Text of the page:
LESSON #3: FATE COMING INTO PLAY– The second bit of happenstance comes from a combination of unintentional failure and unseen interruption. Some piece of the preparation fails or Otto, a stickler for the rules, will see some little scene of disorder or buffoonery from the tenants and feel compelled to stop what he’s doing and address it. The chief sources of this kind of nuisance in A Man Called Otto become a stray cat who’s always in the right place at the right time and his new neighbors– the pregnant and very direct immigrant Marisol (TV actress Mariana Treviño), her equally non-savvy husband, and two daughters.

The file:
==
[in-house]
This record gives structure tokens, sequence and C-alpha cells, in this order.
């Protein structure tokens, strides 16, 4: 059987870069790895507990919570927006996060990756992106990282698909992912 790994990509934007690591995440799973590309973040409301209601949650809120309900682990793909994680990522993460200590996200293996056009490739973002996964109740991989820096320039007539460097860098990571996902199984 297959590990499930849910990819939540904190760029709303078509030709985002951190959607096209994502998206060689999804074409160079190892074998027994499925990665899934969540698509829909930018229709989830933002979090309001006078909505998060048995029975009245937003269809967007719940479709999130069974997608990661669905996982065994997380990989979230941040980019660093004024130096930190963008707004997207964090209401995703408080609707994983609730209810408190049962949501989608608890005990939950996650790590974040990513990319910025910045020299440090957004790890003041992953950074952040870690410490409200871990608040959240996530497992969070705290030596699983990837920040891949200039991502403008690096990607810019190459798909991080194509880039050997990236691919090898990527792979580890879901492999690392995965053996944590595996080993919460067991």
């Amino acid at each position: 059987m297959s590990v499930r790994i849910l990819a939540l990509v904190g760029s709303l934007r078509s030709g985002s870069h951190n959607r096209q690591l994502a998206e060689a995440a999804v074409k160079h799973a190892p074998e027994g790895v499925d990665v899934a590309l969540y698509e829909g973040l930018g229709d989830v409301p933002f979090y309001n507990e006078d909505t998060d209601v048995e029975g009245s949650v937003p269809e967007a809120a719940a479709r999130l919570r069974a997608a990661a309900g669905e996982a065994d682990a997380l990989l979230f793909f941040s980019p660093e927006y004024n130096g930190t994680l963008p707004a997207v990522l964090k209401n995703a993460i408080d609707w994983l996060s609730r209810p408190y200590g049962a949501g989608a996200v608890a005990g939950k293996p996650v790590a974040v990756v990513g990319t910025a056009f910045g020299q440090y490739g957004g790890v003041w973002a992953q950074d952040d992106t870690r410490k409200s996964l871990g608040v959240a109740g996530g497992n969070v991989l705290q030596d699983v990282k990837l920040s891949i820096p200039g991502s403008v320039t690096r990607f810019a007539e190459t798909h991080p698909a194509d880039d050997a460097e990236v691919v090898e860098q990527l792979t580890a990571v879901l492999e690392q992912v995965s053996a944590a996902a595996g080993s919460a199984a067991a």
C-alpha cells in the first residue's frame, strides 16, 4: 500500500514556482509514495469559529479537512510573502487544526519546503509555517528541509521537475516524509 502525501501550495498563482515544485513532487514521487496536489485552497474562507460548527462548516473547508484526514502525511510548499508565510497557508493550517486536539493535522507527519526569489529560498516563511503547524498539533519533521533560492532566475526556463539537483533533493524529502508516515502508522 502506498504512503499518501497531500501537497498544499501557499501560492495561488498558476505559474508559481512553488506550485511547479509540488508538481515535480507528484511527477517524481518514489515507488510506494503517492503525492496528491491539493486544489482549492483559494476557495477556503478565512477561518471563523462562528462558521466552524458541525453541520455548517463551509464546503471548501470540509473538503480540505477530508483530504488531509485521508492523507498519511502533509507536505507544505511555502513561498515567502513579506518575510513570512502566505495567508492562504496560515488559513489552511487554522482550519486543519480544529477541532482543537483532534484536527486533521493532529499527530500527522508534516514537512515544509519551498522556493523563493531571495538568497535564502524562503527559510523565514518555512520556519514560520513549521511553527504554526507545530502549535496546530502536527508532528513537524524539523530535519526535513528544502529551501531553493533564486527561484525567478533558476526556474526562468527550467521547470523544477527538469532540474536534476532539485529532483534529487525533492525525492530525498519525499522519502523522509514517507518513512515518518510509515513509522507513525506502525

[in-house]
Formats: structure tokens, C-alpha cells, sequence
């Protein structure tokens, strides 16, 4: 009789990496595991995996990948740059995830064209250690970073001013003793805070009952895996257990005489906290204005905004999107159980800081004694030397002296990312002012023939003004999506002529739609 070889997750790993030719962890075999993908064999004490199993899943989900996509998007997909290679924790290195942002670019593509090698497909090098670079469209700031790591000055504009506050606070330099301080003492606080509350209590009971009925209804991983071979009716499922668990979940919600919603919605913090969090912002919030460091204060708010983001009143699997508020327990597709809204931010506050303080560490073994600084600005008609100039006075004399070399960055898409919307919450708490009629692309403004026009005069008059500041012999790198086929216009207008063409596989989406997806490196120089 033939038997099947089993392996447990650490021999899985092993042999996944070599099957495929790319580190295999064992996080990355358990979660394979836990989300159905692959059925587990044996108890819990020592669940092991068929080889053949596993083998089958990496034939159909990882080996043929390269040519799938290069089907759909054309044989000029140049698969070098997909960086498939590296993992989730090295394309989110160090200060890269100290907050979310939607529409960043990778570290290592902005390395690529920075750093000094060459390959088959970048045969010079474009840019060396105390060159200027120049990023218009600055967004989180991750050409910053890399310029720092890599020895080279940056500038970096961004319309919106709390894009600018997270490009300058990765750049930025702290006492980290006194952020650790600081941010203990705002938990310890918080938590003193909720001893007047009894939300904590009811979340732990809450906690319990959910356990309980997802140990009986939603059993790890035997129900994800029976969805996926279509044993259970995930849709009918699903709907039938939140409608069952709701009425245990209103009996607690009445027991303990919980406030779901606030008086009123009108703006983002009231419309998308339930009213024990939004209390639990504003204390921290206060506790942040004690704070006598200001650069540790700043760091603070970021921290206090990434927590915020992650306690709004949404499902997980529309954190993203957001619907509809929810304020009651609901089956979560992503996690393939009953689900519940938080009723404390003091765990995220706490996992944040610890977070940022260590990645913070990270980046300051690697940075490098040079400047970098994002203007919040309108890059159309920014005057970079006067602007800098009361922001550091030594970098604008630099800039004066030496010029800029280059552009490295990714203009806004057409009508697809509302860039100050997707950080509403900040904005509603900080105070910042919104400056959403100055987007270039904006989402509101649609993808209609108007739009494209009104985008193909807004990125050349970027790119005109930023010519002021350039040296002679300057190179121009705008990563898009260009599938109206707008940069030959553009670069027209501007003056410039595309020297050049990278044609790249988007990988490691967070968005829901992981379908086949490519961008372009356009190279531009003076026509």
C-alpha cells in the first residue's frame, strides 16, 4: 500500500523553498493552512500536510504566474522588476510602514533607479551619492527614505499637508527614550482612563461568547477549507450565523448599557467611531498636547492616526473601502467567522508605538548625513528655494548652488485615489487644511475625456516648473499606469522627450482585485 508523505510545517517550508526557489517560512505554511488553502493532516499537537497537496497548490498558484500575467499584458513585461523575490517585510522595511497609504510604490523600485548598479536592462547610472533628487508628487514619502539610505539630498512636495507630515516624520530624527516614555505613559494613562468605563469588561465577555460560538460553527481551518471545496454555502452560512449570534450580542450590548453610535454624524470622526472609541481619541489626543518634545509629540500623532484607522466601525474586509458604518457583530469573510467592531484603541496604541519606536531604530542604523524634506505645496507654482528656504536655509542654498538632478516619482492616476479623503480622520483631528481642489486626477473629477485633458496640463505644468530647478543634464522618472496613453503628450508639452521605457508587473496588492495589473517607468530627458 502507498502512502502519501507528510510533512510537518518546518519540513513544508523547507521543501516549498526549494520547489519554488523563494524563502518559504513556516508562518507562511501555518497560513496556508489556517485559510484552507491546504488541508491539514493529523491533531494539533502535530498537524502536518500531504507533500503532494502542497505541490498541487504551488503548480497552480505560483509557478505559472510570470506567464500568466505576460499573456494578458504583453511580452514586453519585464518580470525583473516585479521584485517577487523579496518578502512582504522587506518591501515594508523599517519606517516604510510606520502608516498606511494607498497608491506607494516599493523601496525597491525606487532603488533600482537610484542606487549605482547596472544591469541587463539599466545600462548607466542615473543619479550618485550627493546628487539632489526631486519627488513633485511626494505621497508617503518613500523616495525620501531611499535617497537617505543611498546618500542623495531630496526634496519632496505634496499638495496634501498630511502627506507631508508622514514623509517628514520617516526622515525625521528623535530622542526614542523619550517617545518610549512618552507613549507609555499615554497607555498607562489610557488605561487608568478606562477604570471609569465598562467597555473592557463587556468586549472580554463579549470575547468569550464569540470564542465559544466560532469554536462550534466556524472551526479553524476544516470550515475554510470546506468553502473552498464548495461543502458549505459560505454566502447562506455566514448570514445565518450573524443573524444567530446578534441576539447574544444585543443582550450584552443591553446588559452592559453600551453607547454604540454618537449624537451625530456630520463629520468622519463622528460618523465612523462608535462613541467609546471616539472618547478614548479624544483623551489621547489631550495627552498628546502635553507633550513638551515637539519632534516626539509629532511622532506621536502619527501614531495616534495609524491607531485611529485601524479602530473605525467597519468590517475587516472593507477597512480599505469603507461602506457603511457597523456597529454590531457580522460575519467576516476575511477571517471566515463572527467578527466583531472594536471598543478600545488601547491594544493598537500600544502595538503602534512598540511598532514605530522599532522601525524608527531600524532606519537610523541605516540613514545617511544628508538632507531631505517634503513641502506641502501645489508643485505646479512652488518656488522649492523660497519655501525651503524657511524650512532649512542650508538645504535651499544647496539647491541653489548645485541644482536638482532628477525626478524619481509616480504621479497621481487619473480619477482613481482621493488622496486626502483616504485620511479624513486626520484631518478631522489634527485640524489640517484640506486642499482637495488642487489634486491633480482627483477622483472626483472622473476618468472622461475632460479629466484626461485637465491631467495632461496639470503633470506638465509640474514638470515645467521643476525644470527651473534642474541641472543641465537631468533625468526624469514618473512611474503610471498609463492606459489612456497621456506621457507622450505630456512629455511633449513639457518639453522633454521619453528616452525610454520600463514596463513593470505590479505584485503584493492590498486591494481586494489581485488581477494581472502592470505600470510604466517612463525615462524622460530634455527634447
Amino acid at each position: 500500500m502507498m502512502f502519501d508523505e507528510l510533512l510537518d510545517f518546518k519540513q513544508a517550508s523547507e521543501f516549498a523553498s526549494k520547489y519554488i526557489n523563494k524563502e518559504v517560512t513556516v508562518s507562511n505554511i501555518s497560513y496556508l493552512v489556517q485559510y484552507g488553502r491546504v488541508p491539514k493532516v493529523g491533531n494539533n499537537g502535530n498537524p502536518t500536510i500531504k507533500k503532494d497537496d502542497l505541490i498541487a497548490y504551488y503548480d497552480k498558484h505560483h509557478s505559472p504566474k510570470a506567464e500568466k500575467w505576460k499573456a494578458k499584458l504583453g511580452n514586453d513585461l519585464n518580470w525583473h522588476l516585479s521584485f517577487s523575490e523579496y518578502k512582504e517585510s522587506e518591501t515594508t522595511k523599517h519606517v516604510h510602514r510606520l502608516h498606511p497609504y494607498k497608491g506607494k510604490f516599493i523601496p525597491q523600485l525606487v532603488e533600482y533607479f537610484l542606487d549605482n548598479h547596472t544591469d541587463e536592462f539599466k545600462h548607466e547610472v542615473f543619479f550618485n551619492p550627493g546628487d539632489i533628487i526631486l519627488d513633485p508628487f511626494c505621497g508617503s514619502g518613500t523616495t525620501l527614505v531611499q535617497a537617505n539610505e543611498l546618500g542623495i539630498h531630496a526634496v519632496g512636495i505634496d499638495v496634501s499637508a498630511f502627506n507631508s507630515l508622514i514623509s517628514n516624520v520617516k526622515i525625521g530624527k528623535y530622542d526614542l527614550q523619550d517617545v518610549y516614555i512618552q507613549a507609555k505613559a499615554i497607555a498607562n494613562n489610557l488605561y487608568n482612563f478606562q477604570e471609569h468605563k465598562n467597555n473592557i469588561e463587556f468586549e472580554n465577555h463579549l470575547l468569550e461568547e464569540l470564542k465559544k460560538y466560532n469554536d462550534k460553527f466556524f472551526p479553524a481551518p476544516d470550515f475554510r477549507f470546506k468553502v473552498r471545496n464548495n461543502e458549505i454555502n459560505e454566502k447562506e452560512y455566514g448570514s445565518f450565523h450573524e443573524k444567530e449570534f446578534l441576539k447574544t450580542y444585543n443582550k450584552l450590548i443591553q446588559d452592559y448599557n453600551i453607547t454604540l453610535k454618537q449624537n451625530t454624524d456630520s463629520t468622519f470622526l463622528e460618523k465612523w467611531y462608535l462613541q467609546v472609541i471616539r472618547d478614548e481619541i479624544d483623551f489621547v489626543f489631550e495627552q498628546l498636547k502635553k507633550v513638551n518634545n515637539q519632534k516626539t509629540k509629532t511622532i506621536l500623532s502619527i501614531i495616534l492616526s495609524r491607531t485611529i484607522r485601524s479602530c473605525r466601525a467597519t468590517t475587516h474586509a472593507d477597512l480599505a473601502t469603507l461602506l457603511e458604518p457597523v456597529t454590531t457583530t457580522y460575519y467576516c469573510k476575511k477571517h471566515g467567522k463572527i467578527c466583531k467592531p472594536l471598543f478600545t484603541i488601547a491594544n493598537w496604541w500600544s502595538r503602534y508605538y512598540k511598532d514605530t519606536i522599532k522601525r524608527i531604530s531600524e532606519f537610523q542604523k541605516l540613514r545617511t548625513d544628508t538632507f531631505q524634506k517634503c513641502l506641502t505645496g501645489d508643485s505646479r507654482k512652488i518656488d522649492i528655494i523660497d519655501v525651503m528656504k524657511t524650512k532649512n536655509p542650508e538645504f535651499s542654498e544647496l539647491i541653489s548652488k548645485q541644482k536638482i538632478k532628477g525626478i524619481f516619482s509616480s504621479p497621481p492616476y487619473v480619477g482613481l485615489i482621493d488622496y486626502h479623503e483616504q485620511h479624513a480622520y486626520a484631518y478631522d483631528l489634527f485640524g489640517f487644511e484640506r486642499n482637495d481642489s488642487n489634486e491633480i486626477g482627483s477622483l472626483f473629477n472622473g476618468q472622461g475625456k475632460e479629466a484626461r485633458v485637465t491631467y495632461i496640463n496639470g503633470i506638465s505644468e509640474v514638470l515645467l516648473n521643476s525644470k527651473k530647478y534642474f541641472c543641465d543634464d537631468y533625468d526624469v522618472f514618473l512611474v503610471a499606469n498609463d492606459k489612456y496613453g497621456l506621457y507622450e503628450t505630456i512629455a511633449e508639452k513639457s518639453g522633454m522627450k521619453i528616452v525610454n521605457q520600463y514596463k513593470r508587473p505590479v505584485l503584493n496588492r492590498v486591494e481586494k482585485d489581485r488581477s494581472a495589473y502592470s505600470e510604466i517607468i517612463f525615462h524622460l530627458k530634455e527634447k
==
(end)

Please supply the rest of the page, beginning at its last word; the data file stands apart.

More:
A Man From Otto is adapted nearly beat-for-beat from Hannes Holm’s well-regarded and Oscar-nominated 2015 Swedish film A Man Called Ove and Fredrick Backman’s source novel. Similar subplots and character shadings involving perky neighbors, immigration slander, healed homophobia, and car brand disputes populate the Americanization. This script may have been an easy lift for screenwriter David Magee, one of Hollywood’s top literary safecrackers (Life of Pi, Finding Neverland, Lady Chatterley’s Lover), but it still took gentle care to present correctly. That’s where Forster kept things muted and tender, right on down to Thomas Newman’s noodly-doodly little score (long his wheelhouse vibe). Any rants happen at a normal volume and without a stage spotlight of over-amplification.